Sarec un­packs Eskom IPP de­lay

Pa­per looks at mar­ket share

The Star Early Edition - - BUSINESS REPORT - Siseko Njobeni

LARGE-scale de­ploy­ment of re­new­able en­ergy and gas could dis­place Eskom by 2050, hence the power util­ity’s al­leged cool re­cep­tion to re­new­able en­ergy tech­nolo­gies, ac­cord­ing to a brief­ing pa­per of the South African Re­new­able En­ergy Coun­cil (Sarec).

The re­new­able en­ergy in­dus­try is push­ing Eskom to sign out­stand­ing power pur­chase agree­ments with 37 in­de­pen­dent power pro­duc­ers (IPPs).

On the other hand, Eskom is con­cerned about the pru­dence of sign­ing 20-year con­tracts with the IPPs, cit­ing costs and elec­tric­ity over­ca­pac­ity in the coun­try. Ac­cord­ing to Sarec, de­lay­ing the projects puts on the line a R58.5 bil­lion in­vest­ment.

“The projects are ready to go and con­struc­tion will typ­i­cally take less than two years to com­plete, de­pend­ing on when Eskom can make grid con­nec­tion avail­able,” said Sarec.

“Eskom has so far re­sisted pres­sure to sign the con­tracts, even months af­ter Pres­i­dent Ja­cob Zuma said, in his State of the Na­tion ad­dress in Fe­bru­ary, that Eskom would sign the power pur­chase agree­ments.

In the brief­ing pa­per, Sarec said the gov­ern­ment’s pol­icy choices on fu­ture gen­er­a­tion ca­pac­ity, through the in­te­grated re­source plan process, had far reach­ing im­pli­ca­tions for Eskom.

“De­pend­ing on the choices made, Eskom’s share of the gen­er­a­tion mar­ket in 2050 could de­cline from the present near mo­nop­oly (of) 94 per­cent to a still dom­i­nant 70 per­cent in a big coal and big nu­clear sce­nario or as low as 7 per­cent in the least-cost re­new­ables and gas sce­nario.

“These are dra­mat­i­cally dif­fer­ent out­comes for the util­ity. It is not far-fetched to pre­sume that Eskom – which has al­ways re­garded gen­er­a­tion as its core busi­ness – is fight­ing for its life,” said Sarec.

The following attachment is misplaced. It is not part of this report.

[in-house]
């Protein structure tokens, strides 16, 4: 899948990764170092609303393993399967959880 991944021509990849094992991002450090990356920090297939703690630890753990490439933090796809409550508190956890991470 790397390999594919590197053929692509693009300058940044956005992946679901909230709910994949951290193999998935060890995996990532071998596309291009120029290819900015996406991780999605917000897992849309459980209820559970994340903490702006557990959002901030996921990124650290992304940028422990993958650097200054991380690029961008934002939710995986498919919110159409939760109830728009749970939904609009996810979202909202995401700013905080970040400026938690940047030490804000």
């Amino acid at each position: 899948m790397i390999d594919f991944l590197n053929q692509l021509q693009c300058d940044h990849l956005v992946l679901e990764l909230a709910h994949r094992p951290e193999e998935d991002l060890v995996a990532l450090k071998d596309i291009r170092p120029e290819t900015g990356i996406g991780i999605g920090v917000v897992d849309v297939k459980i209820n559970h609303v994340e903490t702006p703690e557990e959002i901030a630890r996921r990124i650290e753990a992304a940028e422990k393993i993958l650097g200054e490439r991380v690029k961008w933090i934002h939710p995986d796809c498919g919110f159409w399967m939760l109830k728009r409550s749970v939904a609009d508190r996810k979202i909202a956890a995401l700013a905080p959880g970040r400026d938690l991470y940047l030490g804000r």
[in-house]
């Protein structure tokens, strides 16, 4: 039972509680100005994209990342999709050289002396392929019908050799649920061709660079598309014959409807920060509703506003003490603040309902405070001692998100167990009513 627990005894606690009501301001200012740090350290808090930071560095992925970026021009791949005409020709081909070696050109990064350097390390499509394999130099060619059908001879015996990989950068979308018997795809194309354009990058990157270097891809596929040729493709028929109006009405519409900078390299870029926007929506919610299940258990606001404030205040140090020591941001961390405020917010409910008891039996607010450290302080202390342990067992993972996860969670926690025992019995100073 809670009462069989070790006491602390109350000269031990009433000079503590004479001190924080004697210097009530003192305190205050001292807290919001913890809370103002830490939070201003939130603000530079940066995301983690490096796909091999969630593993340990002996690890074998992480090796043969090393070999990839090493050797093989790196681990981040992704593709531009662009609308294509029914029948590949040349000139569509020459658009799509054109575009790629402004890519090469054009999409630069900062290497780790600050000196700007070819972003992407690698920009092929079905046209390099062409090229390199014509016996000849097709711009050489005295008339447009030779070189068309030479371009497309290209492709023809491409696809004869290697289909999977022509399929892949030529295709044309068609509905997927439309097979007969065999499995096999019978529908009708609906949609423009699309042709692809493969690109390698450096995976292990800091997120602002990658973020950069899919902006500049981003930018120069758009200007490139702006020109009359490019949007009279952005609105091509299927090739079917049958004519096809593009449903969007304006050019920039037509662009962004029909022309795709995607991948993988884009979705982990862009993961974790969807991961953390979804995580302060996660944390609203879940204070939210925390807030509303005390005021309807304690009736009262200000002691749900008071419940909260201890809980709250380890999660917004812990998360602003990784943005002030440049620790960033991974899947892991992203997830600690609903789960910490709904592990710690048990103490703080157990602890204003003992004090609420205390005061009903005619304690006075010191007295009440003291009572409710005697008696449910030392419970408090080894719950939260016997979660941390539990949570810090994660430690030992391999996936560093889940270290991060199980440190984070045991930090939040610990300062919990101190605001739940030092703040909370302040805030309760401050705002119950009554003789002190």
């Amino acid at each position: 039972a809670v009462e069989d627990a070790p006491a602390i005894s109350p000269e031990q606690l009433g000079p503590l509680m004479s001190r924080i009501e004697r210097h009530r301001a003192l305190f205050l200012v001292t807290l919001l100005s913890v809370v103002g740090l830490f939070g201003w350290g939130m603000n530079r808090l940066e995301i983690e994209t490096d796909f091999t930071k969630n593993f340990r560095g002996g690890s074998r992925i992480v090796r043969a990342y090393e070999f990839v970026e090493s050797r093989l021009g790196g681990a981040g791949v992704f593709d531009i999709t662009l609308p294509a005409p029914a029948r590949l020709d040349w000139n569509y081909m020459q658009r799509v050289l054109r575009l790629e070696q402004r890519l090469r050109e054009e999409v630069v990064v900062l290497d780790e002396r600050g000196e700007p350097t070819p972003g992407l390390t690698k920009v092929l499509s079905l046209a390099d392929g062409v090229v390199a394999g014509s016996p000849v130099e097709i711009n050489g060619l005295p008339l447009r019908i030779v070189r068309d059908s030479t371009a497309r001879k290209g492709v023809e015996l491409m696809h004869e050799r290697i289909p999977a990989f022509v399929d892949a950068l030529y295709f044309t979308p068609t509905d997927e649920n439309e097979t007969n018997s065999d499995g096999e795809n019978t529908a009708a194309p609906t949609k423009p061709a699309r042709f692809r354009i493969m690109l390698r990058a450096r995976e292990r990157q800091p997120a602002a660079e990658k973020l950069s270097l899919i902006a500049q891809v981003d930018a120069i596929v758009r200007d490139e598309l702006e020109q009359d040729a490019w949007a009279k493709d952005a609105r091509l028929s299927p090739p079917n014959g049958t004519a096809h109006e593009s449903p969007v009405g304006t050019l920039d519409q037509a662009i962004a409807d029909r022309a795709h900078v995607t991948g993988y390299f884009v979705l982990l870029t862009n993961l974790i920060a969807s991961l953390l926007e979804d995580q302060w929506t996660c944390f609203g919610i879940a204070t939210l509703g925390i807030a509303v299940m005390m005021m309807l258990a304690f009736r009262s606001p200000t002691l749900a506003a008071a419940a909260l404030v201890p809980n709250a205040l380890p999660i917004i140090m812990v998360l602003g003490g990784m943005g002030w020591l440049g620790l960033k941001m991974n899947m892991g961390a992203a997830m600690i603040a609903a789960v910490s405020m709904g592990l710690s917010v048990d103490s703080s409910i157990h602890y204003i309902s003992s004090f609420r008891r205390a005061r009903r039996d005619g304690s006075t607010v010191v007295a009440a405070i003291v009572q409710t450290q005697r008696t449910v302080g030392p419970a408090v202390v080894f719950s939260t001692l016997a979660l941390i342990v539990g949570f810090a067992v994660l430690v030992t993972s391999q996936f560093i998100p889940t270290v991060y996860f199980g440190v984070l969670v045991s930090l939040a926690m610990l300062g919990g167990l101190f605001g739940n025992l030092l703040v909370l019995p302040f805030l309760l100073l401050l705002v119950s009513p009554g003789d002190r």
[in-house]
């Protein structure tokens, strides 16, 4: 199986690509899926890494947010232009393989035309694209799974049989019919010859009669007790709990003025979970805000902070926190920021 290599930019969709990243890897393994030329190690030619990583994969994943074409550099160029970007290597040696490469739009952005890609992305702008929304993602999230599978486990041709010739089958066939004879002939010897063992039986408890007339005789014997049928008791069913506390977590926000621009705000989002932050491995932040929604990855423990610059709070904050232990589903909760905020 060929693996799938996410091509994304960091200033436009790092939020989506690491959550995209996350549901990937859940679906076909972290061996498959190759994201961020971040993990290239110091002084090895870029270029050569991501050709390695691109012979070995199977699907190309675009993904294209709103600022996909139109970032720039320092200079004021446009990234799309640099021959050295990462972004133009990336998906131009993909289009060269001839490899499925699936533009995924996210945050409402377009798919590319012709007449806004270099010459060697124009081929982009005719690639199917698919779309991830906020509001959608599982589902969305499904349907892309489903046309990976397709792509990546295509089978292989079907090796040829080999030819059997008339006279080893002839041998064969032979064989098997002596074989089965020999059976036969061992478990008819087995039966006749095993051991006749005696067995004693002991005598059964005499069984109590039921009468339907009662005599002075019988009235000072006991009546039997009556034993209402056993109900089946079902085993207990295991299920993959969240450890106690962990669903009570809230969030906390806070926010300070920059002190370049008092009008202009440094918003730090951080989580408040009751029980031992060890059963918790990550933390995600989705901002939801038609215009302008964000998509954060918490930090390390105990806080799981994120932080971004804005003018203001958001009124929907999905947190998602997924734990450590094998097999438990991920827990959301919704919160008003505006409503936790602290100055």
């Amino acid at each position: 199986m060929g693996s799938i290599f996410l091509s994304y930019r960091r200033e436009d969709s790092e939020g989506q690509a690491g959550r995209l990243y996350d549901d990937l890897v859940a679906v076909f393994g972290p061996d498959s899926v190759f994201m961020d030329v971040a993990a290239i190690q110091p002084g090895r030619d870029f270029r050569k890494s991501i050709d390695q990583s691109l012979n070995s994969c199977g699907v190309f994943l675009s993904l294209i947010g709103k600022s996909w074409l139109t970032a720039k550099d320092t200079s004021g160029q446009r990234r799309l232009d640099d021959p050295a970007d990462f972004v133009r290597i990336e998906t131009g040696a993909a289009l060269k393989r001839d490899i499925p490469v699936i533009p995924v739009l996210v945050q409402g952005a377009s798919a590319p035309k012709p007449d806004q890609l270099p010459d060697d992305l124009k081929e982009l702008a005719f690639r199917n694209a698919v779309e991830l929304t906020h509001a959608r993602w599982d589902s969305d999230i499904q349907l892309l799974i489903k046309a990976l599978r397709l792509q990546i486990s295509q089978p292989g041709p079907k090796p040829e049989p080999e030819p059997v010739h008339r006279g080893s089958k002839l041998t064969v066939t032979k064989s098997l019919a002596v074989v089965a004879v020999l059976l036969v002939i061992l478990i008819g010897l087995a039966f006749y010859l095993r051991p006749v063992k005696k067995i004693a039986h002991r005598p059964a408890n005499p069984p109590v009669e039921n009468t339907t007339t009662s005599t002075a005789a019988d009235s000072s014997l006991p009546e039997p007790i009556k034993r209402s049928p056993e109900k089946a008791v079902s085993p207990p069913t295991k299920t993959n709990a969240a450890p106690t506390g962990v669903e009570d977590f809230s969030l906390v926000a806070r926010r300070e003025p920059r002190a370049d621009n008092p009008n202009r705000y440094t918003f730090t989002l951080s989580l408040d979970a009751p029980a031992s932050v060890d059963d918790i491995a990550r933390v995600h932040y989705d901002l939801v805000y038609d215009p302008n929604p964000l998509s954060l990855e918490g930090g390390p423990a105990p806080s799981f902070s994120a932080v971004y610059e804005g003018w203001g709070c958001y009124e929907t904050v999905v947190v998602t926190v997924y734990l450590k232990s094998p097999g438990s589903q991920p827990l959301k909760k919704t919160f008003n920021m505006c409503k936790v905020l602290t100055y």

It said large-scale de­ploy­ment of re­new­able en­ergy would make it harder for Eskom to jus­tify what it said were the util­ity’s pre­ferred gen­er­a­tion tech­nolo­gies, coal and nu­clear.

In her bud­get vote speech last month, En­ergy Min­is­ter Mmamoloko Kubayi said that there was un­cer­tainty around the IPP pro­gramme. “We will need to eval­u­ate whether or not the pro­gramme is as­sist­ing us to achieve our ob­jec­tive as ini­tially out­lined. We need to re­flect what are the lessons learned so far and what needs to be im­proved,” said Kubayi.

Sarec also re­vived the call for an in­de­pen­dent sys­tem op­er­a­tor, which is widely re­garded as a nec­es­sary con­di­tion for “lev­el­ling the play­ing field” in the elec­tric­ity in­dus­try. The body said that there was an in­her­ent con­flict of in­ter­est given Eskom’s mul­ti­ple roles. The util­ity is a gen­er­a­tor, owner and op­er­a­tor of the na­tional elec­tric­ity grid as well as the des­ig­nated sin­gle buyer of power.

“The fail­ure to re­form the elec­tric­ity sec­tor gov­er­nance has al­lowed Eskom’s con­flict of in­ter­est to con­tinue and to re­sult in a sit­u­a­tion where the na­tional util­ity is de­lay­ing sig­na­ture of Re­new­able En­ergy In­de­pen­dent Power Pro­ducer Pro­cure­ment projects for no clear rea­son.

“This is a sig­nif­i­cant prob­lem for the in­dus­try and the coun­try as a whole. The util­ity can­not be trusted to put the na­tional agenda ahead of its own nar­row in­ter­ests. Re­forms to the in­dus­try and mar­ket struc­ture are a nec­es­sary con­di­tion if we are to ben­e­fit fully from the in­evitable tran­si­tion to a mod­ern, re­new­able-led en­ergy sys­tem. Eskom can­not be al­lowed to hold hostage our col­lec­tive fu­ture,” said Sarec.


Aveng Group and Ac­ciona de­velop Sishen So­lar Fa­cil­ity. Sarec says large-scale de­ploy­ment of re­new­able en­ergy will make it harder for Eskom to jus­tify what it says is the util­ity’s pre­ferred gen­er­a­tion tech­nolo­gies, coal and nu­clear.

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